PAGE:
Healthy Eating


Creating health requires a program, We have many programs in our lives, built by the habits we create. If we suffer poor health, most times it is because we’ve created poor health habits. When we decide to make changes it’s because we want to restore health, but the difficulty is in changing the habits of a lifetime. Creating health is creating a healthy lifestyle and a healthy diet. As a nutritionist, my primary interest is always in what we eat. So, how exactly should we eat? The basic components of a healthy diet include the right amounts and the right kinds of: • Protein (found in fish, meat, poultry, dairy products, eggs, nuts, and beans) • Fat (found in animal and dairy products, nuts, and oils) • Carbohydrates (found in fruits, vegetables, pasta, rice, grains, beans and other legumes, and sweets) • Vitamins (such as vitamins A, B, C, D, E, and K) • Minerals (such as calcium, potassium, and iron) • Water

What about calories?

Of these six nutrients, only carbohydrates, proteins, and fats provide calories. A calorie is a nothing more than a measurement, like a teaspoon or an inch. Calories are the amount of energy released when the body breaks down food. The more calories a food has, the more energy it provides to the body. When we eat more calories than we need, the body stores the extra calories as fat. Even low-carb and fat-free foods can have a lot of calories to store as fat. Alcohol is not a nutrient, yet it also provides calories.

What Are Proteins?

Proteins are nutrients that are essential to the building, maintenance, and repair of body tissue such as the skin, internal organs and muscle. They are the major components of our immune system and hormones.

Proteins are found in all types of food, and now the thought leaders feel that vegetable, grain and fish proteins are the best.

The vegetarian will need to eat a variety of plant proteins in combination to ensure getting enough of the essential amino acids. foods that provide plant protein include soy, nuts, seeds, legumes, vegetables, and whole grains.

However, over the course of a day, the average American diet includes almost double the protein needed to help maintain a healthy body. Too much protein is not a good thing. Healthy Fat?

Fat is made of compounds called fatty acids or lipids. Depending on their chemical structure, these fatty acids are classified as monounsaturated, polyunsaturated, saturated, or trans fats. Trans fats and saturated fats are the unhealthiest fats in our diets. Trans fats are formed when manufacturers turn liquid oils into solid fats, such as with shortening and hard margarine. Trans fats are found in many packaged foods, like crackers, cereals, baked goods, snack foods, salad dressings, fried foods, and many other processed foods.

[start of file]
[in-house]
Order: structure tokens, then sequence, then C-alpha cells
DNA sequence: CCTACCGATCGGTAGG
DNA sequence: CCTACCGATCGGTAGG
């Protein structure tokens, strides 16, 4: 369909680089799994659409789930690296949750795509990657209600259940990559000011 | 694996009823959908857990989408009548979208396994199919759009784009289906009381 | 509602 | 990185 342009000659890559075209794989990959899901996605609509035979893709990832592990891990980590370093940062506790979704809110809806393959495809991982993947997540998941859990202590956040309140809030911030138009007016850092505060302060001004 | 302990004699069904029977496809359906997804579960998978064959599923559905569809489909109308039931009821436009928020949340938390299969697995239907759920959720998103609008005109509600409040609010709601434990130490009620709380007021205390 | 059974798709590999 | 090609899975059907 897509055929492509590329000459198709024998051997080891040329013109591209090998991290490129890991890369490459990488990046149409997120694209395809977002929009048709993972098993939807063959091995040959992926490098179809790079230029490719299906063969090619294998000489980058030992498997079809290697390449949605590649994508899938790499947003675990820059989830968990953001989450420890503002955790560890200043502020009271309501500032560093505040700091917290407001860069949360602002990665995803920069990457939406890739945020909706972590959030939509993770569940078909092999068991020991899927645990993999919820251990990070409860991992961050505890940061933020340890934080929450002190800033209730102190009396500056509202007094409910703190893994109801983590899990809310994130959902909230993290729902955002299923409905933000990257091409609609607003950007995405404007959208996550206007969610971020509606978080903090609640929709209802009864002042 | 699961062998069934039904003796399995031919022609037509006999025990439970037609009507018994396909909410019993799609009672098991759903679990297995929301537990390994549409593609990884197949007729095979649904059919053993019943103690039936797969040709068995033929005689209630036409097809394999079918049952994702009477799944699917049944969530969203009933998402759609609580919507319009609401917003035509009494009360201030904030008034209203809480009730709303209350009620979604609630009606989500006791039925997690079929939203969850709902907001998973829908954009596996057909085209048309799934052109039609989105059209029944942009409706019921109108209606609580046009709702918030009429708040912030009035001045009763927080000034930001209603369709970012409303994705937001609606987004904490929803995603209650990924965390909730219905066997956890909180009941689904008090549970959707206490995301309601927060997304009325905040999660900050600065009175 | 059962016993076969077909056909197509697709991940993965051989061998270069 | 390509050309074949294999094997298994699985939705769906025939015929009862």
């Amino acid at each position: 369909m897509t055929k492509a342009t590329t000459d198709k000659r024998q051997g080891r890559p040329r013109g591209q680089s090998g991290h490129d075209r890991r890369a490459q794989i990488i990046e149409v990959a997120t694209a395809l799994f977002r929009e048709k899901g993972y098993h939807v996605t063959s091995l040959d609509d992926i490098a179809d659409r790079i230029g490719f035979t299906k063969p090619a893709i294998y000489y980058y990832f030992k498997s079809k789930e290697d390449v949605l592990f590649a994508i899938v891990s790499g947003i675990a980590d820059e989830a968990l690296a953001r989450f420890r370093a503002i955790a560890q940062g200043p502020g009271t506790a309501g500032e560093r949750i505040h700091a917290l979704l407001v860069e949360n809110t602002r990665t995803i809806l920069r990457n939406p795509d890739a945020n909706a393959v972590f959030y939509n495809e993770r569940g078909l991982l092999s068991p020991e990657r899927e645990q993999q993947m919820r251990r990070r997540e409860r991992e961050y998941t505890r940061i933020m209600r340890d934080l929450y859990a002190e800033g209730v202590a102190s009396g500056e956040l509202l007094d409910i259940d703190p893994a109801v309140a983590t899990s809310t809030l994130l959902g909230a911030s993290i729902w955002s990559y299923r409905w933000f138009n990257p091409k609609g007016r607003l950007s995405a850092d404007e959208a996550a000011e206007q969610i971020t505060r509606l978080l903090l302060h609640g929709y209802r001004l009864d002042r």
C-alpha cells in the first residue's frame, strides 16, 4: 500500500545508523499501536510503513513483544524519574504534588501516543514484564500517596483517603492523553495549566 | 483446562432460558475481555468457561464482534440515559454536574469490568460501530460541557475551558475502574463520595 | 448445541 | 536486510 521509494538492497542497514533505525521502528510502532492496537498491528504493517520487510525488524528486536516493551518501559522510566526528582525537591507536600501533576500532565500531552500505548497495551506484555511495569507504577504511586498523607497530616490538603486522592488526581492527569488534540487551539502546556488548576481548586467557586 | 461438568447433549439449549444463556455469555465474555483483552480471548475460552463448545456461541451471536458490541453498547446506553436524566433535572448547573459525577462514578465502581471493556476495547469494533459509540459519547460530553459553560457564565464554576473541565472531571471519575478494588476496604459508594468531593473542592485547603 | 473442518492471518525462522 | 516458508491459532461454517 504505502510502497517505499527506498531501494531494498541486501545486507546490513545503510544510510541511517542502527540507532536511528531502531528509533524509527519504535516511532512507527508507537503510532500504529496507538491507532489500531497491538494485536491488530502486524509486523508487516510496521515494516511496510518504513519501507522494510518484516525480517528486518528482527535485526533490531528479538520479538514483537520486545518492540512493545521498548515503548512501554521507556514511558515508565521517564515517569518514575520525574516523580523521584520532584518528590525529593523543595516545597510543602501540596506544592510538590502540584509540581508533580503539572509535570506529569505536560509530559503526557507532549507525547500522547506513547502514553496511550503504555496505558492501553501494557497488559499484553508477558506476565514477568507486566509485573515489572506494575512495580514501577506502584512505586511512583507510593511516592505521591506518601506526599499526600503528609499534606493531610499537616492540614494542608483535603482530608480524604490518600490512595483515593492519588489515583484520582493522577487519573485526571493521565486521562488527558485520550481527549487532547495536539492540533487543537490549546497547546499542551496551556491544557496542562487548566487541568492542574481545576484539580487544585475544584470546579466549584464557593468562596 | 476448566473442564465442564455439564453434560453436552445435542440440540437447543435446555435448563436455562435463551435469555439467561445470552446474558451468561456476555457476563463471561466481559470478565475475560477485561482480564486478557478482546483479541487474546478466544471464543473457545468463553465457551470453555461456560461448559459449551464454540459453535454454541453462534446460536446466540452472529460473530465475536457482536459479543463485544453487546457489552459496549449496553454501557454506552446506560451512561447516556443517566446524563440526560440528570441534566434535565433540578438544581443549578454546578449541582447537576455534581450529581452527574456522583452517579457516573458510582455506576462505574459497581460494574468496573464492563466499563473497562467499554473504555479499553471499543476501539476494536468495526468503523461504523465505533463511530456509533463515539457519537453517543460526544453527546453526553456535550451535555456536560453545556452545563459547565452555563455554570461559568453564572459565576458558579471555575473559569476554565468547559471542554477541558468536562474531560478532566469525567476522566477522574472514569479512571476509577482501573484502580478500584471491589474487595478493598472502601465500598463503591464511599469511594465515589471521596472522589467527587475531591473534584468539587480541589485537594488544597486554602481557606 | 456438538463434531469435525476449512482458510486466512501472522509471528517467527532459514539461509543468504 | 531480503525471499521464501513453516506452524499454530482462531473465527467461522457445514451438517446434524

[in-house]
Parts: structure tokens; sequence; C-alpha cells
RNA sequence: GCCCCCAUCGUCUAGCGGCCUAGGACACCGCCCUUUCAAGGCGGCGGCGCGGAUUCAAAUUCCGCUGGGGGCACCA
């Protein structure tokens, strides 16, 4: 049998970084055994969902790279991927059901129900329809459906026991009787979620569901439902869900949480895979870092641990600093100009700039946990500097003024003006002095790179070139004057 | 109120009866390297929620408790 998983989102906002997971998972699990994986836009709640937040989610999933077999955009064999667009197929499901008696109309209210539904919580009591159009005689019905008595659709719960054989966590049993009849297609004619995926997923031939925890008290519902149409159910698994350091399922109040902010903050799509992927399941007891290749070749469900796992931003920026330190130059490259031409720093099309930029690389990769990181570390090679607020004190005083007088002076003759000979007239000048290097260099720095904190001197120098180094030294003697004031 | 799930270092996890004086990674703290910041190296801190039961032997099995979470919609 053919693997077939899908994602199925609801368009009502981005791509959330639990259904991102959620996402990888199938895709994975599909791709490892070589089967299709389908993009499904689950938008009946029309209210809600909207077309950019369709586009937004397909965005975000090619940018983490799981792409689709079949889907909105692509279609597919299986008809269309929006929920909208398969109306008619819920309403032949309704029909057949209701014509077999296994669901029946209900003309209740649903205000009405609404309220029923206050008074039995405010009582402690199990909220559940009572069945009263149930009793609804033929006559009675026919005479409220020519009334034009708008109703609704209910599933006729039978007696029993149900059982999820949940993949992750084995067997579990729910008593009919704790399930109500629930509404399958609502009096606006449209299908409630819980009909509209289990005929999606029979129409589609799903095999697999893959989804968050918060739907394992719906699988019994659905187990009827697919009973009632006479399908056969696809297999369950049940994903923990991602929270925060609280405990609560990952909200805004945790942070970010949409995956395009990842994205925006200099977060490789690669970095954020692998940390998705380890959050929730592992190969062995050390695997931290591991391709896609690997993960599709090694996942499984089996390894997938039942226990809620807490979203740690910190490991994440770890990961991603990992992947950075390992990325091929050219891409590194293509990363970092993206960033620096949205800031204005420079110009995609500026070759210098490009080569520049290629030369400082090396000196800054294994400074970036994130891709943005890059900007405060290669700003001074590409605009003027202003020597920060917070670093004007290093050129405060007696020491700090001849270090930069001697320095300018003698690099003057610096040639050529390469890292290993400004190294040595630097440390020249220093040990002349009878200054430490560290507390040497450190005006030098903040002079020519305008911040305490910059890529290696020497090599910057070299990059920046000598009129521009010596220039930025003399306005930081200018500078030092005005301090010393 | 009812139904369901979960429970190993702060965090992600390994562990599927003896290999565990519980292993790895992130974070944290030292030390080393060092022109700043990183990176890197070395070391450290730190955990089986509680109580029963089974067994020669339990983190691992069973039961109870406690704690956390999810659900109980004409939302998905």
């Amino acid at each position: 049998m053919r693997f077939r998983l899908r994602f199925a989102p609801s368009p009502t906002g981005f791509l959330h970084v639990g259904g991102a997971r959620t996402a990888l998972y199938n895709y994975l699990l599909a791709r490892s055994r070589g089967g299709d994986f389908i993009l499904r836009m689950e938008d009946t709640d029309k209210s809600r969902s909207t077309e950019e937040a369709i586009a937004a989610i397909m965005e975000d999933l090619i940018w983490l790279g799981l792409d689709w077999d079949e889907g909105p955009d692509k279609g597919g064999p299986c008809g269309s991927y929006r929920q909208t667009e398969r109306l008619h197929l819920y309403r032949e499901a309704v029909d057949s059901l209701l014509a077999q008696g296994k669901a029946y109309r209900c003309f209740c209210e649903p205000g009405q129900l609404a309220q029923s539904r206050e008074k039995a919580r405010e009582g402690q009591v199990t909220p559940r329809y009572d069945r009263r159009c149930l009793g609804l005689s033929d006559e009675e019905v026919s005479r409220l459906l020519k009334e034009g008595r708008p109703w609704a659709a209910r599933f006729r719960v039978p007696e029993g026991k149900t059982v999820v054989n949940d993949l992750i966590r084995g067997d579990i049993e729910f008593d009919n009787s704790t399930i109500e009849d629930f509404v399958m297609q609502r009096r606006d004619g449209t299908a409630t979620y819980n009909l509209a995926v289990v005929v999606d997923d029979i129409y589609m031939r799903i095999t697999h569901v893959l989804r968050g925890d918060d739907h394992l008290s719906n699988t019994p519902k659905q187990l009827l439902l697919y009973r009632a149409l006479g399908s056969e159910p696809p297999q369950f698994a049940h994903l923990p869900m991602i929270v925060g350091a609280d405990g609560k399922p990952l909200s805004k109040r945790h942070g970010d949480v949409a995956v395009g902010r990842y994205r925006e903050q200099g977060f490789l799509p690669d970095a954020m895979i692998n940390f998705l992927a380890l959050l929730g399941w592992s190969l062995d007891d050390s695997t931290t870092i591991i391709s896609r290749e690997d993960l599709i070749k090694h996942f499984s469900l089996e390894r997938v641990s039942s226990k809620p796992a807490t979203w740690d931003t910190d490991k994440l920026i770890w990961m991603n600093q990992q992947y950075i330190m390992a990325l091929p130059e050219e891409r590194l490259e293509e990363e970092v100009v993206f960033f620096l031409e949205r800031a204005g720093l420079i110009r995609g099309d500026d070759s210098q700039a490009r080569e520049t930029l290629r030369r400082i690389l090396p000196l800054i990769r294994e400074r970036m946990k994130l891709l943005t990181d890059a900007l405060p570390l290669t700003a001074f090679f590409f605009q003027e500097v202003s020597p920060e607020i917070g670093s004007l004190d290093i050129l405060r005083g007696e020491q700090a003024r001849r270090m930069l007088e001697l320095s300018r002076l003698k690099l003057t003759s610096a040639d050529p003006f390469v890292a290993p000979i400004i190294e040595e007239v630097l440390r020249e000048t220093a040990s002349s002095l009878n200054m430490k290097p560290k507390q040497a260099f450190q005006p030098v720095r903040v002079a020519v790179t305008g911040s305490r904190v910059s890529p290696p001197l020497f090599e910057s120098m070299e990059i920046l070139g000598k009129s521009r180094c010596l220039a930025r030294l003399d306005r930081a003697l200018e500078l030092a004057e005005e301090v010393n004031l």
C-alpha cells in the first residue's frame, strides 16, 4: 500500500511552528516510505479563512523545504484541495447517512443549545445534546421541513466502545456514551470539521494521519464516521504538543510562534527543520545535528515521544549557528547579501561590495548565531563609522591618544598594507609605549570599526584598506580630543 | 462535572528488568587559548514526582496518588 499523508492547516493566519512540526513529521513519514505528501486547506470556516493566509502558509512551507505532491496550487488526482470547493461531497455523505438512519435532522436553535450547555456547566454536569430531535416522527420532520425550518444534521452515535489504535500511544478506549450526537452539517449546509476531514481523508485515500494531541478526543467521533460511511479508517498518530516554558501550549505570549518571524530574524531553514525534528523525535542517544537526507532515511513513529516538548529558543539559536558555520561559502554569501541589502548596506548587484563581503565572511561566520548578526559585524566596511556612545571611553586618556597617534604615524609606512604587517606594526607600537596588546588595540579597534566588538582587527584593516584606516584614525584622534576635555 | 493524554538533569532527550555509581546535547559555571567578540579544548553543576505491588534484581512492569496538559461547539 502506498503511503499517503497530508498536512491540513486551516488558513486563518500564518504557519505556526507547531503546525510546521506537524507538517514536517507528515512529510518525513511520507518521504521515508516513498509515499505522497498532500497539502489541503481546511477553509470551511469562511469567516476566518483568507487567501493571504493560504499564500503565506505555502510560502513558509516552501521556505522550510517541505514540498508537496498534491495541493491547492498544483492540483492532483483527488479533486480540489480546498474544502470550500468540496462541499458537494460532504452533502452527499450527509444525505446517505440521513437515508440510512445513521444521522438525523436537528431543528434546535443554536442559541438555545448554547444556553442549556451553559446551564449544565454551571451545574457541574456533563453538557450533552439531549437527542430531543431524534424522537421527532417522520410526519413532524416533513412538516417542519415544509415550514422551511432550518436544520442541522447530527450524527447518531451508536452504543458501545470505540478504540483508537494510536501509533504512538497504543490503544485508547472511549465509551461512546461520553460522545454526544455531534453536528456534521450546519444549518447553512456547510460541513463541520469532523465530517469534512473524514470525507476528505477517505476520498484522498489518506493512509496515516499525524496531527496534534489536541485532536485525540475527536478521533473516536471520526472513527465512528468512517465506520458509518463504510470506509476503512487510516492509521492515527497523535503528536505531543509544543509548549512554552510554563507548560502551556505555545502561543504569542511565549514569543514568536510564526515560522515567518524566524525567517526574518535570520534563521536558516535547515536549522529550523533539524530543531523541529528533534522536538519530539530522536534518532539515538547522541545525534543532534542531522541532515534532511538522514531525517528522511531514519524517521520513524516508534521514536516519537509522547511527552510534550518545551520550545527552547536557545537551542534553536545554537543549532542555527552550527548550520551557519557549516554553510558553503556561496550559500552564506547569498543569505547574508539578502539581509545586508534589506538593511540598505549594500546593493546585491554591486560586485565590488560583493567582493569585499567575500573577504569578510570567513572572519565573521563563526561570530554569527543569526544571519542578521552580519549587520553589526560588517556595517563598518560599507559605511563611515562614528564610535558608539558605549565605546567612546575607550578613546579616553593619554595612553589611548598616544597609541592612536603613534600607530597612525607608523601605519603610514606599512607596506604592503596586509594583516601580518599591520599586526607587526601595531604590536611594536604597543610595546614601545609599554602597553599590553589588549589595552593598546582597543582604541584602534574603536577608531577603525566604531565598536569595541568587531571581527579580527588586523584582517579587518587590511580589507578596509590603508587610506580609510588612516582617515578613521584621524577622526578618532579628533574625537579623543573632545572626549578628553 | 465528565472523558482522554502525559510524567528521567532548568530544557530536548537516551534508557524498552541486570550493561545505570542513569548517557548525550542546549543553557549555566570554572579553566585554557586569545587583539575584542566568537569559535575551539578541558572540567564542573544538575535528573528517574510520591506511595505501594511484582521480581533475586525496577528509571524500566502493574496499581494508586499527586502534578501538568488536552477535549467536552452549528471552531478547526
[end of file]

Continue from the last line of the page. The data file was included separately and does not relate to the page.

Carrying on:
What Are Carbohydrates?

Carbohydrates provide fuel for the body in the form of glucose. Glucose is a sugar that is the primary source of energy for all of the body’s cells. Adults should get about 45%-65% of their calories from carbohydrates. Carbohydrate sources include many foods that are nutrientrich such as whole grains, fruits, vegetables, and legumes, as well as foods such as candy, pastries, cookies, and flavored beverages (soft drinks and fruit drinks), which provide insignificant amounts of vitamins, minerals and other essential nutrients.


Vitamins help with chemical reactions in the body. In general, vitamins must come from the diet; the body doesn’t make them.

There are 13 vitamins essential to the body. They are divided into two categories: water-soluble (vitamin C and all the B vitamins) and fatsoluble (vitamins A, D, E and K). The fat-soluble vitamins are more easily stored by the body. Thus, we do not need large amounts of these vitamins since excess amounts can be toxic and cause a variety of problems. water-soluble vitamins aren’t stored in the body, so we must consume them daily. And, although taking large doses of these vitamins isn’t necessarily dangerous, it may be wasteful as the body eliminates the excess water-soluble vitamins in the urine. Minerals?

Minerals, like vitamins, best come from the diet; the body doesn’t make them. Many minerals are vital to the proper function of the body and must be taken in relatively large amounts (such as calcium, potassium and iron.) Others, like trace minerals (zinc, selenium and copper), are only needed in small amounts to maintain good health.

Water for Health? Although water has no food value, it is essential to our survival, keeping the body adequately hydrated. Water is the most plentiful substance in the body, accounting for 65% of body weight and 80% of the brain, but because the body does not store water, we must constantly replenish it. A healthy diet is made up of: · 60% carbohydrates. · 20% protein. · 20% fat, with no more than 5% saturated fat, and no trans fat. · One-half your body’s weight in ounces of water.

By eating a variety of foods we get all of the nutrients we need, and by eating the right amount of calories maintain a healthy weight. P.S. Sugar is not an essential nutrient. Go slow on the processed sugar.

For more inforamtion, please call (912) 236-8987; email; or write:

Carolyn Guilford, Health

Restoration Consulting,

P. O. Box 2814, Savannah, GA 31402

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